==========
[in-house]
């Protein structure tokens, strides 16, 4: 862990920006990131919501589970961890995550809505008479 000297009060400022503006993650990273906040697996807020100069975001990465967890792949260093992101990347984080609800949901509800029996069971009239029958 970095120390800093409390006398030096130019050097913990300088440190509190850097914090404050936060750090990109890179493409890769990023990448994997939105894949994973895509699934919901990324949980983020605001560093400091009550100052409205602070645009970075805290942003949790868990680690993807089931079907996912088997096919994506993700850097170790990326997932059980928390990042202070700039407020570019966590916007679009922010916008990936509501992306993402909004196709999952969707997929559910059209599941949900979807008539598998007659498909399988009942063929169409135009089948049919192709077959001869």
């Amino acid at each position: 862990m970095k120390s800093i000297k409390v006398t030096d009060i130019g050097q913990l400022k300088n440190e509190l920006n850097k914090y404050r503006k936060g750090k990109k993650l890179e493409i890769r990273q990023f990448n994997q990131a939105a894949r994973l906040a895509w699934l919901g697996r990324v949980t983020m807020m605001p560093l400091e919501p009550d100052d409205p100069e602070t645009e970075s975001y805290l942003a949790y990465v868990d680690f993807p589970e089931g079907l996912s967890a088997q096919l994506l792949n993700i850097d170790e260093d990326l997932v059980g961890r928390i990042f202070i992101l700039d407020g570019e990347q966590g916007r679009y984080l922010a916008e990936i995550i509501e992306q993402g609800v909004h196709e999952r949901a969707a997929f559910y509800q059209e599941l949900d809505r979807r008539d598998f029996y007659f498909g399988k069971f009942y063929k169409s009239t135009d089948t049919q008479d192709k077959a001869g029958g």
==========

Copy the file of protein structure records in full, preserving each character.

[in-house]
């Protein structure tokens, strides 16, 4: 862990920006990131919501589970961890995550809505008479 000297009060400022503006993650990273906040697996807020100069975001990465967890792949260093992101990347984080609800949901509800029996069971009239029958 970095120390800093409390006398030096130019050097913990300088440190509190850097914090404050936060750090990109890179493409890769990023990448994997939105894949994973895509699934919901990324949980983020605001560093400091009550100052409205602070645009970075805290942003949790868990680690993807089931079907996912088997096919994506993700850097170790990326997932059980928390990042202070700039407020570019966590916007679009922010916008990936509501992306993402909004196709999952969707997929559910059209599941949900979807008539598998007659498909399988009942063929169409135009089948049919192709077959001869």
């Amino acid at each position: 862990m970095k120390s800093i000297k409390v006398t030096d009060i130019g050097q913990l400022k300088n440190e509190l920006n850097k914090y404050r503006k936060g750090k990109k993650l890179e493409i890769r990273q990023f990448n994997q990131a939105a894949r994973l906040a895509w699934l919901g697996r990324v949980t983020m807020m605001p560093l400091e919501p009550d100052d409205p100069e602070t645009e970075s975001y805290l942003a949790y990465v868990d680690f993807p589970e089931g079907l996912s967890a088997q096919l994506l792949n993700i850097d170790e260093d990326l997932v059980g961890r928390i990042f202070i992101l700039d407020g570019e990347q966590g916007r679009y984080l922010a916008e990936i995550i509501e992306q993402g609800v909004h196709e999952r949901a969707a997929f559910y509800q059209e599941l949900d809505r979807r008539d598998f029996y007659f498909g399988k069971f009942y063929k169409s009239t135009d089948t049919q008479d192709k077959a001869g029958g």